MINNEAPOLIS — One recruiter was a smooth talker who would introduce young Somali men to others planning to leave Minnesota to wage jihad back home. Another had an uncle in Somalia who would help the men once they arrived. A third would quote the Quran to deepen the recruits' resolve.
Testimony in the trial of a Minneapolis man convicted of helping funnel young men from Minnesota to Somalia to join the terrorist group al-Shabab brought new details of the government's yearslong investigation into the recruiting pipeline to light, including how alleged leaders of the conspiracy in Minneapolis worked together to indoctrinate new members.
Many of these ringleaders are presumed to be in Somalia — and catching them and others is "at the top of the priority list," said E.K. Wilson, the supervisory special agent overseeing the FBI's investigation.
Mahamud Said Omar, 46, was convicted Thursday of five terrorism-related counts that stemmed from a government investigation into what it said was the recruitment of more than 20 men who have left Minnesota since 2007 to join al-Shabab, a U.S.-designated terrorist group linked to al-Qaida that's blamed for much of the violence in the East African country.
Omar's attorneys say he plans to appeal. While Omar, a mosque janitor, was not portrayed as a leader of the scheme, authorities said he played a significant role in pushing men into a pipeline that they say — by sheer number of recruits alone — represents one of the largest efforts to pull U.S. fighters into a foreign terrorist group.
Much of the trial testimony focused on the overall investigation, which took years.
"Some folks are still fugitives and some folks lost their lives in the Horn of Africa, and there are still related ongoing investigations," B. Todd Jones, the U.S. Attorney for Minnesota, said after the verdict. "This isn't the end of this kind of activity."
Among the government witnesses who testified were three recruits who returned to the U.S. after traveling to Somalia to join al-Shabab's fight against Ethiopian troops who were brought into Somalia by its weak U.N.-backed government.
While their stories differed slightly in detail, they all portrayed three men — Ahmed Ali Omar, Khalid Mohamed Abshir, and Omer Abdi Mohamed — as leaders of the recruiting effort for the group of travelers who left in 2007.
According to witness testimony, Omar was talkative and brought new men into the fold, telling them they'd be waging jihad against troops from neighboring Ethiopia, who were seen by many Somalis as invaders and who since have left.
Abshir had an uncle in Somalia who was a member of al-Shabab, and he reassured the recruits they'd be taken care of, witnesses said. The uncle was among the first people the recruits met in their early days in Somalia.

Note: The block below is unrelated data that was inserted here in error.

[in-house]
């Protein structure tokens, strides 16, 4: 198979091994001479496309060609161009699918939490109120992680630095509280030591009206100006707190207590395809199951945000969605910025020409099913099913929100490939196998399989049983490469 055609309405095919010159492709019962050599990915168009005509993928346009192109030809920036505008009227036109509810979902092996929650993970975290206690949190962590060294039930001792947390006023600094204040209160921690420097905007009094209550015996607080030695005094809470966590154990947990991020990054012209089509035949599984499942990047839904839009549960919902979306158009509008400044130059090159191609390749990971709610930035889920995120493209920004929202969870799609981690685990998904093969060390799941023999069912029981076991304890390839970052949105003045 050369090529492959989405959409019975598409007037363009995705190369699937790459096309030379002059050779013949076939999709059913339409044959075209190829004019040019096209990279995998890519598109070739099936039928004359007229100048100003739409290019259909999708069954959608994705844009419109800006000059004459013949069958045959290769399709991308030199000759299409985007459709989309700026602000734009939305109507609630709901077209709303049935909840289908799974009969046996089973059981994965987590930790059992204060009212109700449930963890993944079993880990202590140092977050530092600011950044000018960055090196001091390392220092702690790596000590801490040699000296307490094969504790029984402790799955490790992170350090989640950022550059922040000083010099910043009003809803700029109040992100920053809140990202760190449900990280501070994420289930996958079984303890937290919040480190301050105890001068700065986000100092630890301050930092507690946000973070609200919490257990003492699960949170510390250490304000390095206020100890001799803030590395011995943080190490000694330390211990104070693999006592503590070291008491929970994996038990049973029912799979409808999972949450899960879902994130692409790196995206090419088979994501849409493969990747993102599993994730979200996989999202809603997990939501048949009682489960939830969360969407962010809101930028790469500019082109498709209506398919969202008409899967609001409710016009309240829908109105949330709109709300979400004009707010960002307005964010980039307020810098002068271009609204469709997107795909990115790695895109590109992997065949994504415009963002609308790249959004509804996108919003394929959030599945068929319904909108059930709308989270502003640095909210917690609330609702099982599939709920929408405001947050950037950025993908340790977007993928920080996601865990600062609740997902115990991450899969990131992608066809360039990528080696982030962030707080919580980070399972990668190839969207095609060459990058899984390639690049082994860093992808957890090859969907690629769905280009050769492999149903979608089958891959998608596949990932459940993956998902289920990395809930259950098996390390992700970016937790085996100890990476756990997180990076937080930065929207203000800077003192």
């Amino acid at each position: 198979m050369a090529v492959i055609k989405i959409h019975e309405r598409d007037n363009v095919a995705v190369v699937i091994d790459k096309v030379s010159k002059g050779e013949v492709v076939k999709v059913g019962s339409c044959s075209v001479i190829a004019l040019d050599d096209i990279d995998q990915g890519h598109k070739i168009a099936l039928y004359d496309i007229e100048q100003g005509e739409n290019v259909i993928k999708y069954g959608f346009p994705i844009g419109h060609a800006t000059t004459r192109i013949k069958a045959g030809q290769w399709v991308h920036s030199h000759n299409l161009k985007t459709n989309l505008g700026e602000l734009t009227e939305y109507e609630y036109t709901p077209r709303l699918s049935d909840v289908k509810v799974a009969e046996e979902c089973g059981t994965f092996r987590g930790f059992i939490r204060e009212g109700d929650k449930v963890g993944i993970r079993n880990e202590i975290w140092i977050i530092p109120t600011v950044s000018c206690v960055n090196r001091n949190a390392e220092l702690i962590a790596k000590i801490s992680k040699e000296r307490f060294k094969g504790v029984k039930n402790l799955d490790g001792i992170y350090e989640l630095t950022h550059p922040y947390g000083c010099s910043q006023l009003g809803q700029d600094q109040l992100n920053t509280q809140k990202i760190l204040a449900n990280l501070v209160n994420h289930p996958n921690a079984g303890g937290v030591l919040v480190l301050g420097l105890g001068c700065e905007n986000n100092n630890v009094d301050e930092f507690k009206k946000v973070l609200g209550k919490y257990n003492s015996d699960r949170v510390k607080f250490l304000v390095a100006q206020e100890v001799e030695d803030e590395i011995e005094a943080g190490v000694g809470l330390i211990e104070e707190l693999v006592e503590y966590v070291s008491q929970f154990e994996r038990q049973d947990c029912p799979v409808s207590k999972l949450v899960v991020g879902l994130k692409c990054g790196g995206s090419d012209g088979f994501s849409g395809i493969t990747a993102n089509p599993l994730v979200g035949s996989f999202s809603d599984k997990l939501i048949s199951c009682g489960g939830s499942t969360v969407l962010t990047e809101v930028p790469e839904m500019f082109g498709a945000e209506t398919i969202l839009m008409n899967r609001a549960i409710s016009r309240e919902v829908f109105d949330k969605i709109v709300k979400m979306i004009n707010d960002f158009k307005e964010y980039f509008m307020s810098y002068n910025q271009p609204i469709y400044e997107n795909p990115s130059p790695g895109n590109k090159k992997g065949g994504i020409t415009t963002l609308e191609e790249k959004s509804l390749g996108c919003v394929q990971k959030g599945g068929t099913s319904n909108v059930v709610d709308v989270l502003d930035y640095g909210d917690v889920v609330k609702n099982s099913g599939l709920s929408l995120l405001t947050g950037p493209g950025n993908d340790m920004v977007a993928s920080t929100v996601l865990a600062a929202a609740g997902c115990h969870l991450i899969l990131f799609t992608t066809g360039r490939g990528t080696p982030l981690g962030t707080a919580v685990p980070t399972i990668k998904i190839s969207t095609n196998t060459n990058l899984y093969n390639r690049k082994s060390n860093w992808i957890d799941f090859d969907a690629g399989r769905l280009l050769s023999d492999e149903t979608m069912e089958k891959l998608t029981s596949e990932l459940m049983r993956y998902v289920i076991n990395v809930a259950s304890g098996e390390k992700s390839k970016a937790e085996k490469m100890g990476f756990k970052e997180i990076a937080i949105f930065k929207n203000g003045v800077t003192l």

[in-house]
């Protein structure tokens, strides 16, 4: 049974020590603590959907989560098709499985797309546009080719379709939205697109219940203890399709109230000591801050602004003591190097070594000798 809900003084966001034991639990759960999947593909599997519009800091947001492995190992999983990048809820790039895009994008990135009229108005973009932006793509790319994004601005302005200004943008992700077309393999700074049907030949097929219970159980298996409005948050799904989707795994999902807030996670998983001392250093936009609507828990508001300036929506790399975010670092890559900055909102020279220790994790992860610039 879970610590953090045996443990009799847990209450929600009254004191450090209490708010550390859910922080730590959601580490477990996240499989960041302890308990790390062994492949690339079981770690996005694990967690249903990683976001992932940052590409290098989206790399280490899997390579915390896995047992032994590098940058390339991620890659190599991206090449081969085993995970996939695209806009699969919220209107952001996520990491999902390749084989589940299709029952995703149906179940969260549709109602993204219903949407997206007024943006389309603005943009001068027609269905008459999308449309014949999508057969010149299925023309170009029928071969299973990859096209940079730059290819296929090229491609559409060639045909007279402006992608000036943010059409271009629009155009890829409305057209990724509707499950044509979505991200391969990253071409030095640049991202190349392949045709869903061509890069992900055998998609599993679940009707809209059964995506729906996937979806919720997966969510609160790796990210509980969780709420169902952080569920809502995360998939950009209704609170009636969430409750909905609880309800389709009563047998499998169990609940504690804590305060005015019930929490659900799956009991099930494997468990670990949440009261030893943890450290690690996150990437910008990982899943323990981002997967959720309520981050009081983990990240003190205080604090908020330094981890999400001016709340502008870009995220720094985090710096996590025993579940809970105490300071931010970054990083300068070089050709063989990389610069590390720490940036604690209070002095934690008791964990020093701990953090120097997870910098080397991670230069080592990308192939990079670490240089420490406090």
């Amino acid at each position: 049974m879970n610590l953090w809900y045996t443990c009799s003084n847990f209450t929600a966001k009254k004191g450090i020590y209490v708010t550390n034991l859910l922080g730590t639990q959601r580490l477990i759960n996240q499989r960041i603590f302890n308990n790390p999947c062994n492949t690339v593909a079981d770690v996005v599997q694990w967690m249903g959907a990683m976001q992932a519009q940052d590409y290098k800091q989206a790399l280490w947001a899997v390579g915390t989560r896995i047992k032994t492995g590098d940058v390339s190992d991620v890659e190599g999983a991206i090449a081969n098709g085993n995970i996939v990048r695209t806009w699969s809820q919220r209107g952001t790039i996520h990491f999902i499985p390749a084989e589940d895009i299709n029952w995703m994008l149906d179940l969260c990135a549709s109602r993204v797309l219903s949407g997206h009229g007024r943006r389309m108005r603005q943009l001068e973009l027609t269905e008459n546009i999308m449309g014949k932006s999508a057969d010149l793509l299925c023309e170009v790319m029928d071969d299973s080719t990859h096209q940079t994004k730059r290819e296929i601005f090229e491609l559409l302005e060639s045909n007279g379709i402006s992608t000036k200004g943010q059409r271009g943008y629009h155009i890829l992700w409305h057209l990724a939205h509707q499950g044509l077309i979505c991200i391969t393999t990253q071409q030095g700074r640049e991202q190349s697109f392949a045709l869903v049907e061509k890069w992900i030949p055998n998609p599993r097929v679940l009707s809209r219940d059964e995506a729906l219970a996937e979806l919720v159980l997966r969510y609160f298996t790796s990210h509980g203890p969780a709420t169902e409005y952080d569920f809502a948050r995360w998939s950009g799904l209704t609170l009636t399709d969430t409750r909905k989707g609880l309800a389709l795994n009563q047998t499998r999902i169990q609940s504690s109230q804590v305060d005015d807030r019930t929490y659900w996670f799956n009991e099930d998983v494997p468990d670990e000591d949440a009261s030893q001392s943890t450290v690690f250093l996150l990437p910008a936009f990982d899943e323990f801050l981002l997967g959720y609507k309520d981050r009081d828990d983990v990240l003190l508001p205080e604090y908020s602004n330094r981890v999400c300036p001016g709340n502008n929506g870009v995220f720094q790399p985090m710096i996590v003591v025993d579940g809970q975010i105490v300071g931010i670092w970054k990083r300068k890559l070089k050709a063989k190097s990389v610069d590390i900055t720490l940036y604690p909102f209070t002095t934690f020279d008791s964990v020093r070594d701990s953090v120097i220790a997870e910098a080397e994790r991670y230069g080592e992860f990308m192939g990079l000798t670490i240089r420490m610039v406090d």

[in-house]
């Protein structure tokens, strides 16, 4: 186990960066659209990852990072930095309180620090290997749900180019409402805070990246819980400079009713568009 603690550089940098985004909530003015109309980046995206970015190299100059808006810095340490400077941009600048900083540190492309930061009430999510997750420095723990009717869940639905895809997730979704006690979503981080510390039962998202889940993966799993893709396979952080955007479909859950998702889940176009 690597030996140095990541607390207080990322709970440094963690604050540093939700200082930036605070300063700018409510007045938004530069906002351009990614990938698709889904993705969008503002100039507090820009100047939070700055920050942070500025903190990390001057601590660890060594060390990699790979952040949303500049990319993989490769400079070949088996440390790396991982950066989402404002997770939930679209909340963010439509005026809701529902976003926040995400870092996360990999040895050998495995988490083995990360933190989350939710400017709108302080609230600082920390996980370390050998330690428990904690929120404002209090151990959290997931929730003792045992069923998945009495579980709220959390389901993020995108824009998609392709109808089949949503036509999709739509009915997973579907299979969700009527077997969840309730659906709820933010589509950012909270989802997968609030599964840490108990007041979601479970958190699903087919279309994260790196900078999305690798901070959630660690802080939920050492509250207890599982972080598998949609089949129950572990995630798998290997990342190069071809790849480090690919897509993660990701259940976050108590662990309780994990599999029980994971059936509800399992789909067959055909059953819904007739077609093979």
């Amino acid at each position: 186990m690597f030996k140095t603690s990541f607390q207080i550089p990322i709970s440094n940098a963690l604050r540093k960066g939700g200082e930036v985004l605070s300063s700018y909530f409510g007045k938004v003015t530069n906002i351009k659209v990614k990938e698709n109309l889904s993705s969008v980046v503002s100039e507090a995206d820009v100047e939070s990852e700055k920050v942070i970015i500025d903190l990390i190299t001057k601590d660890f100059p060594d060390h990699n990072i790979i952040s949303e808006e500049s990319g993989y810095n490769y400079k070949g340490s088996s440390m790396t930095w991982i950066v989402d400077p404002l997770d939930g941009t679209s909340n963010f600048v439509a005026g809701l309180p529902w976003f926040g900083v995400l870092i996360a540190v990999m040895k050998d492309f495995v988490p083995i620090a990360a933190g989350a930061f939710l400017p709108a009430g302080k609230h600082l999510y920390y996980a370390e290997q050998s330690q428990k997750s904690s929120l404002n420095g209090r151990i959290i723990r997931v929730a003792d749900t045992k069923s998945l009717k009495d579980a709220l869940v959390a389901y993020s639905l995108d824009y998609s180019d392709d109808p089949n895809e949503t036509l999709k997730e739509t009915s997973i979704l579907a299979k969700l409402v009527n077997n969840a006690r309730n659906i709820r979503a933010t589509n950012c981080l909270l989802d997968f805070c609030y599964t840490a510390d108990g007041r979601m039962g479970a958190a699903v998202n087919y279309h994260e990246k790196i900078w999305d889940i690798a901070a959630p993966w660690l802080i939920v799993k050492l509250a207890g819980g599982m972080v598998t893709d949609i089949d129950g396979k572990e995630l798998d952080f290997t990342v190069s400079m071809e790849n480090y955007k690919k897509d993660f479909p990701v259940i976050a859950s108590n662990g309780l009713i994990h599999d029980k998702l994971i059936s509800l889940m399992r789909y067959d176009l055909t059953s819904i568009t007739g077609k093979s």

Witnesses said Mohamed was charismatic and well-versed in the Quran. One witness said Mohamed told the group that if they died while fighting non-Muslims, they would go to paradise and their sins would be forgiven.
"Most verses that he recited were something that had to do with fighting and battles," said Kamal Said Hassan, a witness in the case. "I believed what he was saying."
The recruits said the men told them to keep the plan secret. One witness said Mohamed told the recruits to travel in small groups and book round-trip tickets to avoid detection. He also helped one traveler get a false travel itinerary so he could get his passport from his parents.
The presumed leaders also had some power struggles in Minneapolis. When Omar invited two high school students two join the group of travelers in 2007, Abshir decided they were too young and their disappearances would expose the plan. The pair ended up being among the travelers who left for Somalia in 2008.
Omar and Abshir went to Somalia themselves and are at-large. They continued to use their forceful personalities to influence people there. Omar appeared in a recruiting video, urging others to come join the fight. He also made calls to Minneapolis when the fighters needed cash, and in 2008, he directed the defendant in the recent case to help a new group of travelers get tickets, according to court testimony.
Abshir was supposed to stay in Minnesota and finance the fighters but fled to Somalia in late 2007 after learning he was suspected of recruiting. He, too, exerted influence from Somalia.
Witnesses said one recruit, Shirwa Ahmed, was reluctant to make the trip because scholars had told him it wasn't right and that the recruits had been tricked. But the witnesses said Abshir persuaded Ahmed to go — and Ahmed killed himself in October 2008 in a suicide bombing.
Mohamed, who never traveled to Somalia, has pleaded guilty to his role in the conspiracy and is awaiting sentencing. His attorney, Peter Wold, said the idea that his client has been a leader seems to have come up only recently. In preparing for Mohamed's trial last year, Wold said he received no evidence that his client was using religious appeals to recruit.
"This is the first time I've ever heard that," Wold said. "I'd like to know when that first surfaced."
Jones, the U.S. attorney, said after years of exhaustive work, authorities were relieved to share details about the case with the "eyes of the world." He cautioned that the investigation isn't over, and said the government is taking reports that more men have left for Somalia in recent months "very seriously."
"We always have to remain vigilant," Jones said.
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